Bayonet Charge Ted Hughes (Context (Father served in and survived in World…
Bayonet Charge Ted Hughes
Ted Hughes was a 20th century poet
Father served in and survived in World War one
felt effects through his father
spent two years as a mechanic in the RAF
describes someone going 'over the top'
poem uses enjambment and caesura, and has uneven length lines - creates an irregular rhythm, mirrors the soldier struggling to run through the mud
"Statuary in mid-stride. Then the shot-slashed furrows" - caesura ends his period of thought and forces him to return to reality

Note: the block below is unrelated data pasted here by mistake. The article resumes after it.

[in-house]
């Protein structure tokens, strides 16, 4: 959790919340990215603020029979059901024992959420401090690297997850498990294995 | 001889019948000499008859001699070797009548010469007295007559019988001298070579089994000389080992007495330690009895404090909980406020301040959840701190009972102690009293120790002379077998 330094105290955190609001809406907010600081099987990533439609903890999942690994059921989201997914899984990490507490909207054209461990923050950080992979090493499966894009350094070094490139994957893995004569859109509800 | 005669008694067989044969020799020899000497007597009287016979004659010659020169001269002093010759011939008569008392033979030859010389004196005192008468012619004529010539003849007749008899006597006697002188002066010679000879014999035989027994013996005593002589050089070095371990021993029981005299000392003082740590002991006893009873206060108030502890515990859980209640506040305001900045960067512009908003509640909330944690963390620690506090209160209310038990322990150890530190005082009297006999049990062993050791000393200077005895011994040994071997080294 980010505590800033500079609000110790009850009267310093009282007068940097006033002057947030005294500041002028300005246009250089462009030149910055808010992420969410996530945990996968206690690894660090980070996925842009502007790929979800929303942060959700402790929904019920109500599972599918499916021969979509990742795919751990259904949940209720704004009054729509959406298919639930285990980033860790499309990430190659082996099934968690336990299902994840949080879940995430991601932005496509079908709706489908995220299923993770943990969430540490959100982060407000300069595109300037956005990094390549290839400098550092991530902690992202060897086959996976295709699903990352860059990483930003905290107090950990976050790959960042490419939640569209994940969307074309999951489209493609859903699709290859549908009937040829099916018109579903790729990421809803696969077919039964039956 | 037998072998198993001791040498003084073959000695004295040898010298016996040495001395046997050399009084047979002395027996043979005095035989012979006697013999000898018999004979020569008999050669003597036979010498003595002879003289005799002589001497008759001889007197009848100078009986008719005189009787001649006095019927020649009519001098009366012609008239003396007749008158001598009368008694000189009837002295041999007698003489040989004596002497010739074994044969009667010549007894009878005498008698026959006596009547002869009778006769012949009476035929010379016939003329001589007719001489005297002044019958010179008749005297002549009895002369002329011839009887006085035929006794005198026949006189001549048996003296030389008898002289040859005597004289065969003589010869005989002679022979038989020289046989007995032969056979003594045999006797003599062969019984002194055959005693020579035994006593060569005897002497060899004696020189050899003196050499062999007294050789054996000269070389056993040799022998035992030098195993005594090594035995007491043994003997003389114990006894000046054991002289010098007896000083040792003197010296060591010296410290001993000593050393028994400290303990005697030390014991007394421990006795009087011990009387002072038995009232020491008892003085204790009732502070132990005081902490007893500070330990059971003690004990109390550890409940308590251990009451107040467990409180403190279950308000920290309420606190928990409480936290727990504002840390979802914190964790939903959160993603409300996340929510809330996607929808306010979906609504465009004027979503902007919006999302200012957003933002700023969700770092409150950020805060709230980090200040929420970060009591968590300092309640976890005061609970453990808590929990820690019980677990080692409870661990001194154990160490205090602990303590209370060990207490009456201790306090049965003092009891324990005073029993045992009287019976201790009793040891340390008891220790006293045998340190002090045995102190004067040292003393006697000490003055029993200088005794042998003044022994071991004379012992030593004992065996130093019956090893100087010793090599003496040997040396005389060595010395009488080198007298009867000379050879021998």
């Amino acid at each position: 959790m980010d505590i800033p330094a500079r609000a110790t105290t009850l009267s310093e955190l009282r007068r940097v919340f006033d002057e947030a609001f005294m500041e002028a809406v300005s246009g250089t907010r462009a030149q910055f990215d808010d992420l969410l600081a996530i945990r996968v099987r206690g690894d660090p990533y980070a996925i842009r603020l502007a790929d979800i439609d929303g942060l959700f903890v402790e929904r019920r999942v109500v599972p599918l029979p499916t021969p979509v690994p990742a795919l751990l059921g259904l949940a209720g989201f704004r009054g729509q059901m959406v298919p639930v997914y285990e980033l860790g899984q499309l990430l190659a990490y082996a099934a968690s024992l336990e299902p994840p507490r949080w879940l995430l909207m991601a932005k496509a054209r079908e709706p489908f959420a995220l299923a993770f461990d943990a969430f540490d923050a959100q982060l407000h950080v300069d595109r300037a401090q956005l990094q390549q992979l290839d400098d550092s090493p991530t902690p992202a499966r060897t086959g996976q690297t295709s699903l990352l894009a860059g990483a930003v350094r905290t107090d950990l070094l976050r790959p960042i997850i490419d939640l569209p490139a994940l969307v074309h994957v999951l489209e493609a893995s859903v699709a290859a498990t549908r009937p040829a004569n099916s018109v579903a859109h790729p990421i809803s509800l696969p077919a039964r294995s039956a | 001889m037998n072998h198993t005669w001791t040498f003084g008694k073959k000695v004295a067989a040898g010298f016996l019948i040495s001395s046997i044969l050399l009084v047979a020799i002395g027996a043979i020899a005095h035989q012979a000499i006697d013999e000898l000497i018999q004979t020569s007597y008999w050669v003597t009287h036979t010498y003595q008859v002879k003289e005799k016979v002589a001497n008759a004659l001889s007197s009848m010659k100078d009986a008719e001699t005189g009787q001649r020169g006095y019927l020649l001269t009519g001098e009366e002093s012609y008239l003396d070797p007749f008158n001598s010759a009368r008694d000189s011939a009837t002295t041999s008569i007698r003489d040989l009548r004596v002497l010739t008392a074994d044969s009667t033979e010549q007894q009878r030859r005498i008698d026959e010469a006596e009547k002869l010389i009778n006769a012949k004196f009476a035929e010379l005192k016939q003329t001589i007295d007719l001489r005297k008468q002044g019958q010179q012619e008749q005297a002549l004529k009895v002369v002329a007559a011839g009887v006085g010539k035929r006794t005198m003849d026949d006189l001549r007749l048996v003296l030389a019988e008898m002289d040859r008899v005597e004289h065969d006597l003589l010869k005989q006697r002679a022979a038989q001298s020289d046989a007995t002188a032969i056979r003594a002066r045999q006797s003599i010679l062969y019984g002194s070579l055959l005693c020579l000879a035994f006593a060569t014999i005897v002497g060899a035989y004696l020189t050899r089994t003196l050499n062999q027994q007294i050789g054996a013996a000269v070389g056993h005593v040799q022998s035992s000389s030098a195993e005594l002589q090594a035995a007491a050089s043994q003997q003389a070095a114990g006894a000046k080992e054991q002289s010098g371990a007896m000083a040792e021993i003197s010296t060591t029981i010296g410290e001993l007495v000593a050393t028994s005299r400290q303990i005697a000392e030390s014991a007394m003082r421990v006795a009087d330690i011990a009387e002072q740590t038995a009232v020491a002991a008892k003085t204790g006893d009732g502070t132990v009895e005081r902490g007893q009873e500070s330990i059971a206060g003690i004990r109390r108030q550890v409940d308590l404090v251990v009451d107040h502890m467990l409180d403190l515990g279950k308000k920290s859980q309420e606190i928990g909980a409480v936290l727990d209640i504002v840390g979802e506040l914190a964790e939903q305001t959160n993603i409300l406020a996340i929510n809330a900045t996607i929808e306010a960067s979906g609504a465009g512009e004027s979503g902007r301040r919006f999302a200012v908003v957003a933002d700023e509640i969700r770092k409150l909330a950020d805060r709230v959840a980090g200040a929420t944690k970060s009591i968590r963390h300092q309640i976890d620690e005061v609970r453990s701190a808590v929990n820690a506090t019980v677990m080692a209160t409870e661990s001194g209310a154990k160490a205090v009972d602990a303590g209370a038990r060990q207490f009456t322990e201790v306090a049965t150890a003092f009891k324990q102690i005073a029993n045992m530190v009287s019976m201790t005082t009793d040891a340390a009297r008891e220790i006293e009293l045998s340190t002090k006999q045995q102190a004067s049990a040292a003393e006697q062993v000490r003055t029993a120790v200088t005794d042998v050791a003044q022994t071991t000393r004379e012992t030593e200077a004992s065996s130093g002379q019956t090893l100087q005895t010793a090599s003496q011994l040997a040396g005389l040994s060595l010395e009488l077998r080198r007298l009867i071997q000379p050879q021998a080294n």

poet uses the third person pronoun "he" to keep him anonymous and can relate to any young soldier
poem starts in the middle of action and covers the soldiers movements and thoughts over a short period of time
"suddenly he awoke"
the first stanza sees the soldier actin on instict
time stand still in the second stanza soldier begins to think about his situation
in the final stanza, he gives up his thoughts and ideals and seems to have lost his humanity
"dropped like luxuries"
"bullets smacking the belly out of the air" - sound and impact of the shots
"a rifle numb as a smashed arm" - rifle is useless and foreshadows the injuries he's likely to get
figurative language emphasises the horror and physical pain of the charge and to also question the point of war
"sweating like molten iron from the centre of his chest"
"like a man who has jumped up in the dark"
uses natural imagery to remind people that the natural world is also being damaged by the war
"and crawled in a threshing circle"